There is a lot of types of clothes that I am not comfortable in, but I understand that not of these could trigger a debate on my identity. None of these represent by culture, my beliefs, my religion. They just are reflective of my choices. While burqa, on the face of it, just as well be a matter of choice; it also represents a lot more than just that. And in today’s polarized and charged times, this debate had acquired diverse dimensions and proportions.
The essays, apart from reflective of Muslim ladies’ choice on burqa, also speak about a lot of other issues that these women face, indicating that burqa is not the only this that encompasses their identity.
I loved Jamilla Hekmoun’s essay on addressing mental health issues while being a practicing Muslim.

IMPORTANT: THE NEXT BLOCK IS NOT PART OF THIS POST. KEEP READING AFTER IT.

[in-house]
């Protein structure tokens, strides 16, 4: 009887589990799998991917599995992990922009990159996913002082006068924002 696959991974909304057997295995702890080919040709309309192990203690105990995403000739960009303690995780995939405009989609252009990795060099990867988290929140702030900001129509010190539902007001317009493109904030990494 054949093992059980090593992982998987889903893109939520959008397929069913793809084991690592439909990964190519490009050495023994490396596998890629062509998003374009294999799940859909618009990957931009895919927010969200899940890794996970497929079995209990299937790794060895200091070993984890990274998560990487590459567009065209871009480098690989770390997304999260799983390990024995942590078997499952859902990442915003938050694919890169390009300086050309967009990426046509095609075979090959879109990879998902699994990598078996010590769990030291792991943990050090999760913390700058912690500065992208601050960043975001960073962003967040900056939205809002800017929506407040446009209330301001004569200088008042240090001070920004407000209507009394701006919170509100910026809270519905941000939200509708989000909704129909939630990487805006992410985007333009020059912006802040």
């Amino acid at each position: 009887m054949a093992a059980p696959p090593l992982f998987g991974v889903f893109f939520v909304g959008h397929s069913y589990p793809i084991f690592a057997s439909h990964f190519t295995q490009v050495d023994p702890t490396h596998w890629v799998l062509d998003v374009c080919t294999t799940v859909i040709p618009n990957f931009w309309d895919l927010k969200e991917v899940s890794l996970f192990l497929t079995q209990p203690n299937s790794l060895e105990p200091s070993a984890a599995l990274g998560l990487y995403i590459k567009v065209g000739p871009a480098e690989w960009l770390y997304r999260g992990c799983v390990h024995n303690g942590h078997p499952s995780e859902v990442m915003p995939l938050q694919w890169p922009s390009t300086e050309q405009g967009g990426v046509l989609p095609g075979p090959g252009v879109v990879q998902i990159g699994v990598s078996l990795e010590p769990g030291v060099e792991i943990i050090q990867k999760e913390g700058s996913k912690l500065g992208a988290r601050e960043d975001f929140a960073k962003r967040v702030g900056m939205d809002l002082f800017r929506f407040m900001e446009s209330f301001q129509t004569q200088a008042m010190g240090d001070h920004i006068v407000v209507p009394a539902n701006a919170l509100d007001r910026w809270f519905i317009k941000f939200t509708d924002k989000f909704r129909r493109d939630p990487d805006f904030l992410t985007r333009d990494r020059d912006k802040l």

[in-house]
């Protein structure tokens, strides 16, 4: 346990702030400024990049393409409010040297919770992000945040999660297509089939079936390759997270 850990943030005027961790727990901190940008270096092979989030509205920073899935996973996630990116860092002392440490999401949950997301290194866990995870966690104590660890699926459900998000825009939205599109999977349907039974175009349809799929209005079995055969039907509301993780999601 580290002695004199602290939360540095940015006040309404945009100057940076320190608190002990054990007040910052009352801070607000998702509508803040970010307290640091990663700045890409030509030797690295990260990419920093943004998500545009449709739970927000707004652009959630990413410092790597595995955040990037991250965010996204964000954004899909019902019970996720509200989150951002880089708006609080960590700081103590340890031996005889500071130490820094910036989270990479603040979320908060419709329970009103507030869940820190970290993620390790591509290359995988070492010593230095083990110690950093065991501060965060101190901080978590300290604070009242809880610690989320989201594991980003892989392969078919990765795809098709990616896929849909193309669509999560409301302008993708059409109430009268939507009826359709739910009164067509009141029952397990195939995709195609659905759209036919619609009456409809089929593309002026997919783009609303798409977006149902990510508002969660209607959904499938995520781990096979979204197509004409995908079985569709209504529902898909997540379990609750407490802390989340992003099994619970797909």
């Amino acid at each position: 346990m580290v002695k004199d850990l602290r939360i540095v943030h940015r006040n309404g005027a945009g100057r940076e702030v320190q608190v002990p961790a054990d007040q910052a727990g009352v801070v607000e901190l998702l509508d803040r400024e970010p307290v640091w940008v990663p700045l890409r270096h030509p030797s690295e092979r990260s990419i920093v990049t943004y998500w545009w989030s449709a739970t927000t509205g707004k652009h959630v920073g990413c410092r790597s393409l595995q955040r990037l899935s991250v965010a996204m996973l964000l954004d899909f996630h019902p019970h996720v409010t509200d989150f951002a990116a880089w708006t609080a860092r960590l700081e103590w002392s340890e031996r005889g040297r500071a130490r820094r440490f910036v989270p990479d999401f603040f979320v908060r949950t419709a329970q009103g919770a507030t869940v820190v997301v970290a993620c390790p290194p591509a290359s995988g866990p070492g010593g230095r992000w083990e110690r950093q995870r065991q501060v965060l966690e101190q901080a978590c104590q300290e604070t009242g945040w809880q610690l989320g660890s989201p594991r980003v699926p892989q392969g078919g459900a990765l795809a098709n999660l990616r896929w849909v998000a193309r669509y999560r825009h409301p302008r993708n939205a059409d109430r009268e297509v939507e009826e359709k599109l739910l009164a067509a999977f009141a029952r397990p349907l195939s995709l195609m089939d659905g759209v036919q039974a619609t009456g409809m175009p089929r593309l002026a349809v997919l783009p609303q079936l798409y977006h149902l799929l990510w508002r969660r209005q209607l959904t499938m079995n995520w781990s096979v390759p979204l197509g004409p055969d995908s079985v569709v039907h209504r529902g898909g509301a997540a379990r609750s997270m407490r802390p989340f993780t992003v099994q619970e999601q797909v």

@ben_raf_remy ‘s essay on being a twice divorced woman in a very conservative society throws light on the affect of the institution of joint families on marriages.
Mariam Khan’ essay, very generic in nature, insightfully points out that being a Muslim and a feminist shouldn’t be oxymoronic in nature.
I liked Aina Khan’s essay on the legality of a Milan, but I would have preferred some more personal insights. But it still is a very important issue that needs to be addressed.
@salmaelwardany ‘s essay addresses the virtually taboo topic of sex and the pleasure of female body. It’s not forbidden by religion, it has been forbidden by the society and that’s probably not how god intended it to be.
Thank you to @helloiammariam for putting together this brilliant, insightful and eye opening collection.
#itsnotabouttheburqa #mariamkhan #islam #feminist #feminism #british #muslim #burqa #kindle #bookstagram #bibliophile #booklover #bookhoarder #bookaholic #bookaddict #atlanta #atlantablogger #bookshelf #currentlyreading #igreads #bookrecommendations #nonfictionnovember